Service, wages give a boost to Wall Street
NEW YORK - Wall Street rallied for a second straight session Tuesday after easing wage pressures and stronger-than-expected service sector activity raised prospects that the economy could cool gradually and leave room for the Federal Reserve to lower interest rates next year.
Investors applauded Labor Department figures showing wages and benefits increased at a much slower pace in the third quarter than had been estimated. Recent concerns about inflation had eroded some hopes that the Federal Reserve would start lowering interest rates next year. The central bank has said inflation remains its primary concern.
E. coli outbreak
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SOUTH PLAINFIELD, N.J. - All 11 Taco Bells implicated in an E. coli outbreak in New York and New Jersey used the same food distributor, the restaurant chain said Tuesday as health officials tried to pinpoint the source of the dangerous bacteria that sickened at least three dozen people.
Nine people remained hospitalized in New Jersey and New York, including an 11-year-old boy in stable condition with kidney damage.
Taco Bell Corp. said it had sanitized its nine closed restaurants and planned to reopen them on Tuesday. At the same time, spokesman Rob Poetsch said: "We have no indication what the source is. We're looking into all possibilities."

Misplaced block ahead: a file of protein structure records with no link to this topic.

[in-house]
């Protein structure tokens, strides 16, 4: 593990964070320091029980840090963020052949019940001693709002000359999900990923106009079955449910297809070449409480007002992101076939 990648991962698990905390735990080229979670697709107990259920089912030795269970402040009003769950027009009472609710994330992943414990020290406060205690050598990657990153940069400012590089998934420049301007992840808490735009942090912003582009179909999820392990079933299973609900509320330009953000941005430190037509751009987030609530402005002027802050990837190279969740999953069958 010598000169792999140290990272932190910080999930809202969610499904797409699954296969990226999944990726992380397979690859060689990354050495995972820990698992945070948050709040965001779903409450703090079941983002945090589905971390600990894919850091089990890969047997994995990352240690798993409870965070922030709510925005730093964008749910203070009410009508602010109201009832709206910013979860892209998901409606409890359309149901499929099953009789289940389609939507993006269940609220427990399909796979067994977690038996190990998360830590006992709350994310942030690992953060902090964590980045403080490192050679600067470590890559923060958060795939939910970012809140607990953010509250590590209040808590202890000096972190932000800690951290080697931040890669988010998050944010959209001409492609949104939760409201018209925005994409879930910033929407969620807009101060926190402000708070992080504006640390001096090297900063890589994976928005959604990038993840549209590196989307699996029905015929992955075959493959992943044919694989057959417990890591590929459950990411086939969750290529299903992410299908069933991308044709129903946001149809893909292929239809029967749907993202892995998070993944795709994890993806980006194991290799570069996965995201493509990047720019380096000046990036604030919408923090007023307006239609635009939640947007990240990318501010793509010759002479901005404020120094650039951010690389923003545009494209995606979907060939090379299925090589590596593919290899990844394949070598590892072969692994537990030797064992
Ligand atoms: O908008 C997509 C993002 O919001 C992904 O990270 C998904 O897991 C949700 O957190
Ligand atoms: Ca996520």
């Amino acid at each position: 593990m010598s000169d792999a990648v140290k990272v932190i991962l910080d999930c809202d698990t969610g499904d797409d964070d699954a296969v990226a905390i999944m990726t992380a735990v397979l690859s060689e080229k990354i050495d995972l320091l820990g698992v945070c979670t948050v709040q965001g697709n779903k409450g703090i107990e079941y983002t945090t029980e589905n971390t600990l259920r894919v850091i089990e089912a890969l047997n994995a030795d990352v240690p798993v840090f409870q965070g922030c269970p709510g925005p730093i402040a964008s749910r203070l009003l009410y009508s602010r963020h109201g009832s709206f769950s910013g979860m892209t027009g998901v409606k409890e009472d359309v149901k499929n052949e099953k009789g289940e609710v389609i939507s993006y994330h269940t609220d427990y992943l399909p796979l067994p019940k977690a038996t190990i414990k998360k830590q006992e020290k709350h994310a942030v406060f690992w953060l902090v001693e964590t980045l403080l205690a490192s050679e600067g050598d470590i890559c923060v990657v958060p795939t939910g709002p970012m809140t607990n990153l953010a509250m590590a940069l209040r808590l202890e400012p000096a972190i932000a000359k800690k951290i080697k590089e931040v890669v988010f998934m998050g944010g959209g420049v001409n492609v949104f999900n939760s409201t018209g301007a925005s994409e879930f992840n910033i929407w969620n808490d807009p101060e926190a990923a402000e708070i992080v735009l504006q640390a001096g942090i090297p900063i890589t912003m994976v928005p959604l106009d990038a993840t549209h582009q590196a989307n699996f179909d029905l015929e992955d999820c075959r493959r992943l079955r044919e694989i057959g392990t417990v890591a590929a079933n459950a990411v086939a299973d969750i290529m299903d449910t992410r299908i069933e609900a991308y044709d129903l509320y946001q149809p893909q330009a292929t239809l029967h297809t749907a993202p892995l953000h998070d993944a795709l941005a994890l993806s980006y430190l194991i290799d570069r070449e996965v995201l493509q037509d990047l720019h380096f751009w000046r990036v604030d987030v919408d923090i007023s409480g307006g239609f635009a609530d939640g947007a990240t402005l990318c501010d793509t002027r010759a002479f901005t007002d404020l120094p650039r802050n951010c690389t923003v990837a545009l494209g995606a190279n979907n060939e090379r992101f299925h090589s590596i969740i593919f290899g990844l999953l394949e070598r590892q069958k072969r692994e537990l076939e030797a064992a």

New York health officials ban trans fats at eateries
NEW YORK - The Board of Health voted Tuesday to make New York the nation's first city to ban artery-clogging artificial trans fats at restaurants.
The board, which passed the ban unanimously, did give restaurants a slight break by relaxing what had been considered a tight deadline for compliance. Restaurants will be barred from using most frying oils containing artificial trans fats by July and will have to eliminate the artificial trans fats from all of their foods by July 2008.
Congressmen critical of FCC move in AT&T deal
WASHINGTON - Two powerful Democrats on Capitol Hill Tuesday night sharply questioned a move by the chairman of the Federal Communications Commission to "unrecuse" a fellow commissioner and thus allow him to vote on whether to approve the nation's largest telecommunications industry merger.
Sen. Daniel Inouye, D-Hawaii, wrote FCC Chairman Kevin Martin expressing his "disappointment" in Martin's "apparent willingness to waive government recusal rules" in order to enable former lobbyist and current commissioner Robert McDowell to vote on the proposed merger of AT&T Inc. and BellSouth Corp.
Rep. John Dingell, D-Mich. sent a letter to the FCC's general counsel asking 15 pointed questions about past precedent of such recusals and other issues.